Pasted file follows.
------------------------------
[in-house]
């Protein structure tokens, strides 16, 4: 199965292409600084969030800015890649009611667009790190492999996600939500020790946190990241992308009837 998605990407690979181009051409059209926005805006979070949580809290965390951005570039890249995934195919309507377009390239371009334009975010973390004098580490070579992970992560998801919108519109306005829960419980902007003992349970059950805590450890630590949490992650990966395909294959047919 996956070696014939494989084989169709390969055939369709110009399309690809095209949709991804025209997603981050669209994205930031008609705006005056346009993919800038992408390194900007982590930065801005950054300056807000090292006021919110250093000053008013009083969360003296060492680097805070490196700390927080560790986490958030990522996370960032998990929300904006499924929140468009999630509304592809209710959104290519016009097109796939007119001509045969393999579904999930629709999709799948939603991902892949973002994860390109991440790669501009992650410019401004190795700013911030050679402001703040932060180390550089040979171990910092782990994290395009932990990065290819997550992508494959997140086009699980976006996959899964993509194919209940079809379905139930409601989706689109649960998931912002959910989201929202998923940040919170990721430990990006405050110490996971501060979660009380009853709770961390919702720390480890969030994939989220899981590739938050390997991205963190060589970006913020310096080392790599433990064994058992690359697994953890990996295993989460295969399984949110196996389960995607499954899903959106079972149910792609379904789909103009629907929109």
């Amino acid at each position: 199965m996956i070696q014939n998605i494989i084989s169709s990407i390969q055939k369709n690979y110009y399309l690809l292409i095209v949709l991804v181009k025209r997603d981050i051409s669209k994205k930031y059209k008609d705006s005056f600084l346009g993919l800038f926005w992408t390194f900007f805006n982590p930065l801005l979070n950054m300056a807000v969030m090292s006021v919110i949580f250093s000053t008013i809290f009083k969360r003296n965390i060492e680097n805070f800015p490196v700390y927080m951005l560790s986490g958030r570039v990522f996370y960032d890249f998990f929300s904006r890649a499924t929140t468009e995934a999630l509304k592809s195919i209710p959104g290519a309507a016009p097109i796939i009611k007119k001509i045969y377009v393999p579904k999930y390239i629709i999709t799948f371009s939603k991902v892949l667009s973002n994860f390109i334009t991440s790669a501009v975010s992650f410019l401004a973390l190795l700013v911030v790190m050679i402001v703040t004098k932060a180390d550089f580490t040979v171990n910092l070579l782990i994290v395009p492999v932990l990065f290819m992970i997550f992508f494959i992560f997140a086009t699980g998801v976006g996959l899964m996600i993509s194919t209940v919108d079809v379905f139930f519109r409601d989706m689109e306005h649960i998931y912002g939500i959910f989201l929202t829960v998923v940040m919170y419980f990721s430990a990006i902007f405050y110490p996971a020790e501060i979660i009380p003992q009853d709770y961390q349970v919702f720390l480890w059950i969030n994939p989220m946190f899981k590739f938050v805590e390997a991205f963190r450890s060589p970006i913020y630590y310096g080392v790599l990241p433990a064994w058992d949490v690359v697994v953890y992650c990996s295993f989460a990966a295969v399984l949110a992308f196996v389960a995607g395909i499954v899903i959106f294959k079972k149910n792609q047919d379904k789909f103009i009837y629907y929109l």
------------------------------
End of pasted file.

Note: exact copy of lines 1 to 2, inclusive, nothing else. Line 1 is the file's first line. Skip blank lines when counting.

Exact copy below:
[in-house]
């Protein structure tokens, strides 16, 4: 199965292409600084969030800015890649009611667009790190492999996600939500020790946190990241992308009837 998605990407690979181009051409059209926005805006979070949580809290965390951005570039890249995934195919309507377009390239371009334009975010973390004098580490070579992970992560998801919108519109306005829960419980902007003992349970059950805590450890630590949490992650990966395909294959047919 996956070696014939494989084989169709390969055939369709110009399309690809095209949709991804025209997603981050669209994205930031008609705006005056346009993919800038992408390194900007982590930065801005950054300056807000090292006021919110250093000053008013009083969360003296060492680097805070490196700390927080560790986490958030990522996370960032998990929300904006499924929140468009999630509304592809209710959104290519016009097109796939007119001509045969393999579904999930629709999709799948939603991902892949973002994860390109991440790669501009992650410019401004190795700013911030050679402001703040932060180390550089040979171990910092782990994290395009932990990065290819997550992508494959997140086009699980976006996959899964993509194919209940079809379905139930409601989706689109649960998931912002959910989201929202998923940040919170990721430990990006405050110490996971501060979660009380009853709770961390919702720390480890969030994939989220899981590739938050390997991205963190060589970006913020310096080392790599433990064994058992690359697994953890990996295993989460295969399984949110196996389960995607499954899903959106079972149910792609379904789909103009629907929109």